Call for Catfish Import Vote Now Adds Up to 203 House Members

By Casey Wooten

July 7 — More House lawmakers are joining the call for the chamber to take up legislation rolling back Agriculture Department inspections of imported catfish.

The House coalition, led by Rep. Vicky Hartzler (R-Mo.), reeled in 34 additional members since it first sent a letter to the leadership in mid-June asking them to take up a resolution passed in the Senate May 25. That measure (S. J. Res. 28), a joint resolution of disapproval, would use the Congressional Review Act to roll back an Agriculture Department rule transferring oversight of inspection for catfish and its imported Asian cousin, pangasius, from the Food and Drug Administration to the USDA, along with implementing stricter standards (See previous story, 05/26/16).

Hartzler and other supporters now total 203 in the House, up from 169 in mid-June, according to an updated letter sent to the House leadership on July 7.

“There is no doubt as to why we are seeing continued and growing support for eliminating this program,” Hartzler said in a statement. “The facts are clear; the taxpayers have been put on the hook for an unnecessary and wasteful program that was dropped in the Farm Bill Conference Report at the last minute, without a vote, to protect special interests.”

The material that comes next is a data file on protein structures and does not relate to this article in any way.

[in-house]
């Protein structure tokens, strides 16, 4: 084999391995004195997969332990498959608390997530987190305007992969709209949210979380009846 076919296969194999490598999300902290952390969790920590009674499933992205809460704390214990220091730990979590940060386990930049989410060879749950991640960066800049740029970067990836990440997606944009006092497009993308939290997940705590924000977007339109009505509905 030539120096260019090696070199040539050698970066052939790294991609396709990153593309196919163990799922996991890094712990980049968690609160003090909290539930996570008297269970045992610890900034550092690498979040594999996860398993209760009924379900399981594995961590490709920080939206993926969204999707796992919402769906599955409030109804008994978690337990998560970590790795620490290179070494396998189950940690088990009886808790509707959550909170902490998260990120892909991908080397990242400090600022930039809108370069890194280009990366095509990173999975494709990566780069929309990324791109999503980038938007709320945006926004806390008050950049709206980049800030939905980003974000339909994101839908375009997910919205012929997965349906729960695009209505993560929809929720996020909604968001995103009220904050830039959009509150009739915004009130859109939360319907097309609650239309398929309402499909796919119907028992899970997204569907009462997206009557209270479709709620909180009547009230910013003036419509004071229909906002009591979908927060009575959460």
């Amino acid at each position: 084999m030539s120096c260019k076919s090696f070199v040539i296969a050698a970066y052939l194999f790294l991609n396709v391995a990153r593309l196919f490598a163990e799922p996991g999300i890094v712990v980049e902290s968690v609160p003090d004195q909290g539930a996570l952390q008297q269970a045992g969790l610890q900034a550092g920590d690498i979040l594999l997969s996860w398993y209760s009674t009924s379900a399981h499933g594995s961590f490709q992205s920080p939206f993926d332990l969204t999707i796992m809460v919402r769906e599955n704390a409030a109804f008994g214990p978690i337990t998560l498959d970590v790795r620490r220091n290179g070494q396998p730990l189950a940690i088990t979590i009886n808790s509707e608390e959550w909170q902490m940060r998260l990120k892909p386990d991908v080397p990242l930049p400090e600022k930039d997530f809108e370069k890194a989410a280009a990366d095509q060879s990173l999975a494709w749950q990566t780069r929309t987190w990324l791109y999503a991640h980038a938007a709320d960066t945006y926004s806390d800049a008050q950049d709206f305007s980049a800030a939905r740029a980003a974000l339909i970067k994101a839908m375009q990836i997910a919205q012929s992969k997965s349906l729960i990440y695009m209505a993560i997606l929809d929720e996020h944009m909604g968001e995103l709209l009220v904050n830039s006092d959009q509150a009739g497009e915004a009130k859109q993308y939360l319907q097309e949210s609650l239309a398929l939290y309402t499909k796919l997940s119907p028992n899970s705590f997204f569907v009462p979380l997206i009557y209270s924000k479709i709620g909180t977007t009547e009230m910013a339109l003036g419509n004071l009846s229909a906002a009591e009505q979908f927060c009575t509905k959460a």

The increase adds pressure on House leadership to hold a vote on the resolution, though House Speaker Paul Ryan (R-Wis.) hasn't publicly said whether he would take it up.

Debate Draws On

Opponents of USDA inspection argue that the stepped-up inspections are wasteful and amount to protectionism for U.S. catfish farmers.

Those who back the USDA inspection rule—including many lawmakers from Southern states, where most U.S. catfish farms are located—point to recent incidents in which inspectors found contaminants in catfish imports coming from Asia.

“This issue is about food safety,” Ben Noble, spokesman for Catfish Farmers of America, told Bloomberg BNA in an e-mail. “USDA has rejected 46,200 pounds of contaminated imported catfish in the last two months alone. It raises serious questions when importers continue to play a game of hide-and-seek by stating this is anything other than what it is, a food safety issue.”

To contact the reporter on this story: Casey Wooten in Washington at

To contact the editor responsible for this story: Heather Rothman at

For More Information

Text of the updated letter is available at

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